He was in Lincoln, Nebraska, not a place I would have expected. A half hour before I was supposed to go to lunch, he showed up with a little girl in a fluffy pink dress lined with a crinoline. He dropped an over sized pink duffel on my display table, knocking half of the items to the floor. He never apologized or offered to pick any of it up.
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The once bustling big-box store was now a shadow of its former self. My foot steps made echoing sounds as I walked across the filthy tile. Half of what remained was torn-up boxes, bubble wrap, and battered store fixtures. A hoard of customers descend on the remaining merchandise to gobble it up. Several of them had shopping carts heaped with cheaply produced clothing, toys, and small appliances.
“Hey, you,” a nasally woman shouted.
I instinctively looked in her direction.
“Yeah, you. Is this your best price?” She jostled a box with a picture of a toaster oven on it.
The woman cut me off. “You know that’s the problem with these liquidation sales. You’ve got to get rid of it, but you don’t mark it down enough.”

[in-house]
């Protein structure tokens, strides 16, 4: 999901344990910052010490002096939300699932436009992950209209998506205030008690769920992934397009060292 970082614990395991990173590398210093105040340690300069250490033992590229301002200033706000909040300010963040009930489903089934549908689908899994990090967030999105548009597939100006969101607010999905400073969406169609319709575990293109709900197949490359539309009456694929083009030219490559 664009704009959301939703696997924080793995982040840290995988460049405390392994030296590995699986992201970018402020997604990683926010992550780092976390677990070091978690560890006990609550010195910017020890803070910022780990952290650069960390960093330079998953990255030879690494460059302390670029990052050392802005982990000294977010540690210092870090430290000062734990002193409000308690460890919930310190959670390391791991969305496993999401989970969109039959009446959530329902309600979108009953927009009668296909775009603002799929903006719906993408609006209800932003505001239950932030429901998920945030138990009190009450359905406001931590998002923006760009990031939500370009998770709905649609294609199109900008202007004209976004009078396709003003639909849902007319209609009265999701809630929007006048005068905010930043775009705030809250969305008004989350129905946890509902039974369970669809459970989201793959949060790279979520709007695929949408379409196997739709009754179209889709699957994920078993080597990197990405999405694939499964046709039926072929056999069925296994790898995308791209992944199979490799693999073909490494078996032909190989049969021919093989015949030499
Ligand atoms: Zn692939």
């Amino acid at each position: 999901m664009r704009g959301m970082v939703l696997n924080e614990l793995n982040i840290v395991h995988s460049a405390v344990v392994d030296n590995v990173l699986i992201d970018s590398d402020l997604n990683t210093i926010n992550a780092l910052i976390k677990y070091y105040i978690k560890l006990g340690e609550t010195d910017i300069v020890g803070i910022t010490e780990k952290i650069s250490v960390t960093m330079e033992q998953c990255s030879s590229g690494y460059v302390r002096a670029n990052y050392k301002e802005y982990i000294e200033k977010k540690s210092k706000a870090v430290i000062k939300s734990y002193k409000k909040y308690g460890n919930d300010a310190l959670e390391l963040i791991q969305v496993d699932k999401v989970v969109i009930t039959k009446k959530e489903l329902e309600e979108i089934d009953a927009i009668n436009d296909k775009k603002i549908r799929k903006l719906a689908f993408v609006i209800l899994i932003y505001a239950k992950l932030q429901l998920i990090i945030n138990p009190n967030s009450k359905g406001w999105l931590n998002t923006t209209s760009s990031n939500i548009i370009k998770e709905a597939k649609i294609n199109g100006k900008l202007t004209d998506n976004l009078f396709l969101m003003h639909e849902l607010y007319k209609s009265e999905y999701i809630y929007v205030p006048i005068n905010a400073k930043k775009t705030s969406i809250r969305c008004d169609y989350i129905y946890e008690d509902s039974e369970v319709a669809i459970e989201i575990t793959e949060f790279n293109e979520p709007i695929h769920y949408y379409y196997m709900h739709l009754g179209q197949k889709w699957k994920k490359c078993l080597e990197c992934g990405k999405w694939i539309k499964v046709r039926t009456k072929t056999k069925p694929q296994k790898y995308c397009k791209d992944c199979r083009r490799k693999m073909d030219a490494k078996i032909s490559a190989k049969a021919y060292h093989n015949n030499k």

“I don’t work here,” I blurted.
“Well, damn it. You shouldn’t dress in those colors to shop here.” She waddled off in search of a new victim.
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As I settled into the driver’s seat, the fob, ignition, and house keys slipped from my fingers. They fell between the seat and console before settling on the floor. I tried to reach them from the front floorboard, between the front and backseat, and the passenger seat. I had worked up a light sweat before I pinched something between my fingertips and the side of the driver’s seat. The headlights flashed twice. I had them. I dropped them.
My fingertips touched the fob again. A button depressed as I tried to walk it up between the console and side of the seat. The horn honked. Startled, I dropped the fob before I could turn the horn off. My fingers touched them again. This time I flicked them towards the backseat. I tried again from the backseat. Failed. Again from the driver’s seat, I pinched and retrieved them, then promptly shut the horn off. I rubbed the bruise on the back of my hand, a souvenir of my mighty battle with the fob.
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My morning break was nearly over. I got on the elevator with Tory and David to ride it back to the fifteenth floor. David stood quietly. Tory yammered into her phone about a reality show. I watched the numbers change on the lit panel. Seven…Eight…a jolt knocked us off our feet as the lights went out. My back hurt and head throbbed.